Thessaloniki was our first mainland destination in Greece. After spending a few weeks in the Cyclades and on Crete, we were looking for a mainland Greece experience off the tourist pathway to Athens. Sitting all the way up in the north of the mainland, Thessaloniki was exactly what we were looking for. We hadn’t even heard of it until already on the road, and chose to add it in hopes of finding something unique. As it turned out, Thessaloniki became on of our favorite places in Greece – it gave us a refreshing take on the Greek and Turkish cultures, as well as a twist on the food and nightlife we had down south.
The city is strategically built around ancient ruins, which pop up almost around every corner. Some boulevards are built with ruins in the middle, some parks and courtyards are built with ruins as the centerpiece. There are also historic buildings like arenas and churches that are still in tact and are integrated into the flow of the city. Whether you are out to see history, to go shopping , or to spend the afternoon at a sidewalk taverna, Thessaloniki feels a little modern, a little ancient, and a little relaxing.
One of the things I liked most about the city was the fusion of European and Middle Eastern styles, in both cuisine and architecture. The city has long boulevards, wide walking streets, Parisian style building facades and trees lining the sidewalks. All of these embody European style. In the same block, you’ll see archways, patterned tiles, and geometric shaped gratings and windows. Somehow it all works together and creates a whole new aesthetic. This is something I’m looking forward to seeing even more of on our upcoming trip to Turkey.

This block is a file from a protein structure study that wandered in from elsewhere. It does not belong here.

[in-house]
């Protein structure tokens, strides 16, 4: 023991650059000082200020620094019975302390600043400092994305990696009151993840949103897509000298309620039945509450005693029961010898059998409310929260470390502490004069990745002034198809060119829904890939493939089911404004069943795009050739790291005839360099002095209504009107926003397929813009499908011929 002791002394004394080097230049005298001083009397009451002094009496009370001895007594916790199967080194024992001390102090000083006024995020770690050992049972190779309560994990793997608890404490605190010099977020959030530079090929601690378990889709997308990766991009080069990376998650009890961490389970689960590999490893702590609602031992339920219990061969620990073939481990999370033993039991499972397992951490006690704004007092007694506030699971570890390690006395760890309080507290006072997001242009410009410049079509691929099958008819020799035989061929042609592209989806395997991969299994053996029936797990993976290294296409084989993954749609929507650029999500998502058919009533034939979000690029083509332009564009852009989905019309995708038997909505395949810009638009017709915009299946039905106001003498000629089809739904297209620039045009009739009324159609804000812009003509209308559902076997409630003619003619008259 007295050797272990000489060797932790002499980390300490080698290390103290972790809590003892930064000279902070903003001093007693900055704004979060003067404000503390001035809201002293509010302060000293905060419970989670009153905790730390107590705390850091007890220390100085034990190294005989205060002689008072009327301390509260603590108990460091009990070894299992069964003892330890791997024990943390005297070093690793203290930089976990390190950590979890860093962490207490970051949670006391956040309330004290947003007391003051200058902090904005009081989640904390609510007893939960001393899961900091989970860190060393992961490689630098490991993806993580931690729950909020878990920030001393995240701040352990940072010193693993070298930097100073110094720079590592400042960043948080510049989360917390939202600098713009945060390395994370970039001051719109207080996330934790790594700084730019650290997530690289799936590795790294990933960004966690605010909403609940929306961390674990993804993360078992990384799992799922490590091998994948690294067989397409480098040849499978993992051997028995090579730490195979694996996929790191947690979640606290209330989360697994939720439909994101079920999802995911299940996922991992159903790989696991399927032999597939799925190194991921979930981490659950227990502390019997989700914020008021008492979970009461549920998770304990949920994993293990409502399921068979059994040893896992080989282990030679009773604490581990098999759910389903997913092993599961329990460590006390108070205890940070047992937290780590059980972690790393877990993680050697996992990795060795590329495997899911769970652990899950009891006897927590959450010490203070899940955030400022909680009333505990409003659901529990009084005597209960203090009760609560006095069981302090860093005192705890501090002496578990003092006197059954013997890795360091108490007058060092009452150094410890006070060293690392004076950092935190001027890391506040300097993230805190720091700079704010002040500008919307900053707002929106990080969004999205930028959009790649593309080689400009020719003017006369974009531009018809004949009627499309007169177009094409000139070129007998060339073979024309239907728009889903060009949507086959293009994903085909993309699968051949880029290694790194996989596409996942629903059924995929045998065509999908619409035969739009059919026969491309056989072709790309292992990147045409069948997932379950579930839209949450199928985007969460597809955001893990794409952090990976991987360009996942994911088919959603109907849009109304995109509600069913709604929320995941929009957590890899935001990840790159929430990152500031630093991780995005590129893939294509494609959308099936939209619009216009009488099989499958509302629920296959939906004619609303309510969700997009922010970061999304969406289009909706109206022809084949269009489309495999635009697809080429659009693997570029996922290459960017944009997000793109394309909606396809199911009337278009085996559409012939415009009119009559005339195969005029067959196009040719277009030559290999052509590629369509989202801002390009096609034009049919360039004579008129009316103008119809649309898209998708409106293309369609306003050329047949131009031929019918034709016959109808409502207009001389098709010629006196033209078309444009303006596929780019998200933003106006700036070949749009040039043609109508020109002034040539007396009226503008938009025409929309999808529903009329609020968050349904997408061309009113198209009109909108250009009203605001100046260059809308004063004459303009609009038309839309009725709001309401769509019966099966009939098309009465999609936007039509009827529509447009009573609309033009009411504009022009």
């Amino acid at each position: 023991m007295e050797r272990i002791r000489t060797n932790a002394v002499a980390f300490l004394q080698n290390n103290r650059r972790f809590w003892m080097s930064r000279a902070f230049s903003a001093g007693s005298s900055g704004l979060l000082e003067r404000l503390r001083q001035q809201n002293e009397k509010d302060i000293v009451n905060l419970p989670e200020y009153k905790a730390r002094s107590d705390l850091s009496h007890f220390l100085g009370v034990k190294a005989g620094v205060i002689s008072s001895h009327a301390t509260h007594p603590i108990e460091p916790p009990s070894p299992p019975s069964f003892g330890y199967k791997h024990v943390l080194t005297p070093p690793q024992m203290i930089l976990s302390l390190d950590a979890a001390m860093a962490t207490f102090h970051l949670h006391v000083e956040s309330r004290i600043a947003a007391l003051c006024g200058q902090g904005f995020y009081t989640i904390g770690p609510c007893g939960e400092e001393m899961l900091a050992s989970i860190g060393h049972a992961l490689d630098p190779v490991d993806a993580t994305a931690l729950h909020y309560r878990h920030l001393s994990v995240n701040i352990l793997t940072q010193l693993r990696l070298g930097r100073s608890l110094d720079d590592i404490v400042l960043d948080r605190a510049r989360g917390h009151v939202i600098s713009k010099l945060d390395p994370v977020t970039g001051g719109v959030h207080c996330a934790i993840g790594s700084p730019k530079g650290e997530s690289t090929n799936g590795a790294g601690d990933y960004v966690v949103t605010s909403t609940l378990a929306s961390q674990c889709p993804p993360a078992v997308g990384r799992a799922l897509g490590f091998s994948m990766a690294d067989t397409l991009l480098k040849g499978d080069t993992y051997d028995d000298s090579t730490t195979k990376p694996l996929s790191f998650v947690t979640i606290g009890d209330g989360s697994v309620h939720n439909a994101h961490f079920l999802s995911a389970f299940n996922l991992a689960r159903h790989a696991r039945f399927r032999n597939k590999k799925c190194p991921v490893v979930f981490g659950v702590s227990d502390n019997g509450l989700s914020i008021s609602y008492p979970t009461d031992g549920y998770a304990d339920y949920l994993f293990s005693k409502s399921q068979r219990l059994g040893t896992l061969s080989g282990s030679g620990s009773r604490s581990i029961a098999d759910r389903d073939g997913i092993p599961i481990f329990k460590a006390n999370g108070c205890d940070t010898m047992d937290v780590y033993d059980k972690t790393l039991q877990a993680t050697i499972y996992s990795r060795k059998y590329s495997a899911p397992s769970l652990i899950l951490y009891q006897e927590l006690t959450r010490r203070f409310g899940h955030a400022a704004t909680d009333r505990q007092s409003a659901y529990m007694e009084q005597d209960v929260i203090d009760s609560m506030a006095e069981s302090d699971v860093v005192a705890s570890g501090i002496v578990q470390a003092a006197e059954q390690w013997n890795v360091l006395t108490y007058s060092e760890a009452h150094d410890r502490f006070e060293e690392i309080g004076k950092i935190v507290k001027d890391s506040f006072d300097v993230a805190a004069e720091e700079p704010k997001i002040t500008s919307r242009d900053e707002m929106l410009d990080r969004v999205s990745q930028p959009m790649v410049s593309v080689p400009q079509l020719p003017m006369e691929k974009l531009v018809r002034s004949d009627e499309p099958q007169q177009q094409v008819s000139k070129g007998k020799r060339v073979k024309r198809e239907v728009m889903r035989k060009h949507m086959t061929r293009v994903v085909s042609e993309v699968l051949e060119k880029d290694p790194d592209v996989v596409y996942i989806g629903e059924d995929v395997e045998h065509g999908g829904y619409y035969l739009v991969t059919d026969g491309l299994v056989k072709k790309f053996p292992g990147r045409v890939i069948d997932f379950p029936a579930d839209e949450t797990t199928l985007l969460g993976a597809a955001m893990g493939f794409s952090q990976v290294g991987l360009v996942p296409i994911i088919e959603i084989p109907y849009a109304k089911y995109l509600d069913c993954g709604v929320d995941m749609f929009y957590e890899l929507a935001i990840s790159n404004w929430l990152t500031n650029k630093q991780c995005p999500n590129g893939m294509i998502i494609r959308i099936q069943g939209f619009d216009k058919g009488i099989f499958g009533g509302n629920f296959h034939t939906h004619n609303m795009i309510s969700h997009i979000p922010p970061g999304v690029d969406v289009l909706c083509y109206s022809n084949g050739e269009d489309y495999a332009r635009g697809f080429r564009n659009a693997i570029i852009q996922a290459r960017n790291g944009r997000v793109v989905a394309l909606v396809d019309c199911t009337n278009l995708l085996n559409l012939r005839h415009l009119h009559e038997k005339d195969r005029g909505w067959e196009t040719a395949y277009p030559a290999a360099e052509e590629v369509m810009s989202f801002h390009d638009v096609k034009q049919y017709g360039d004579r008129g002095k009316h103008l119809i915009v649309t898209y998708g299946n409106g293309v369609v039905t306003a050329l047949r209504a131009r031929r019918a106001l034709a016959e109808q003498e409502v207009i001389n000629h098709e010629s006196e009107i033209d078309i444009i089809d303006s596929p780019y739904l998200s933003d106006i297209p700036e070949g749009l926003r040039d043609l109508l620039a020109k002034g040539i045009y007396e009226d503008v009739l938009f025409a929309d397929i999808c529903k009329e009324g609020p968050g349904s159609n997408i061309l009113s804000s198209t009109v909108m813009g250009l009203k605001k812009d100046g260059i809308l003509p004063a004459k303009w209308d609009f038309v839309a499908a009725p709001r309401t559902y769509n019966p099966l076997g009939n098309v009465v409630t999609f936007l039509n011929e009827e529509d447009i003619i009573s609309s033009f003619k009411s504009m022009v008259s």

In the food, we found more middle eastern influence, with an abundance of new (and more) spices, sesame, and pita breads. Another thing I’m looking forward to in Turkey. (well, maybe not the sesame for Matt)
At nighttime, parts of the city wake up and turn into hubs for late night eating, drinking, and dancing. In the pleasant weather, clubs and bars have patrons spilling out into the narrow side streets, music wafting over your head as you walk from bar to bar in search of the right kind of place. You could spend all night on a short block and visit ten bars before going home in the early hours of the morning. Nightlife down south hadn’t proven to be as much of a party as we had had hoped, so finding an unexpected street party only blocks from our hotel was another surprise that made Thessaloniki such a jewel in our eyes.
Andrew DarwitanDecember 31, 2016 at 9:07 pm
I haven’t really been to Thessaloniki, but heard they have good monasteries and Christian history there.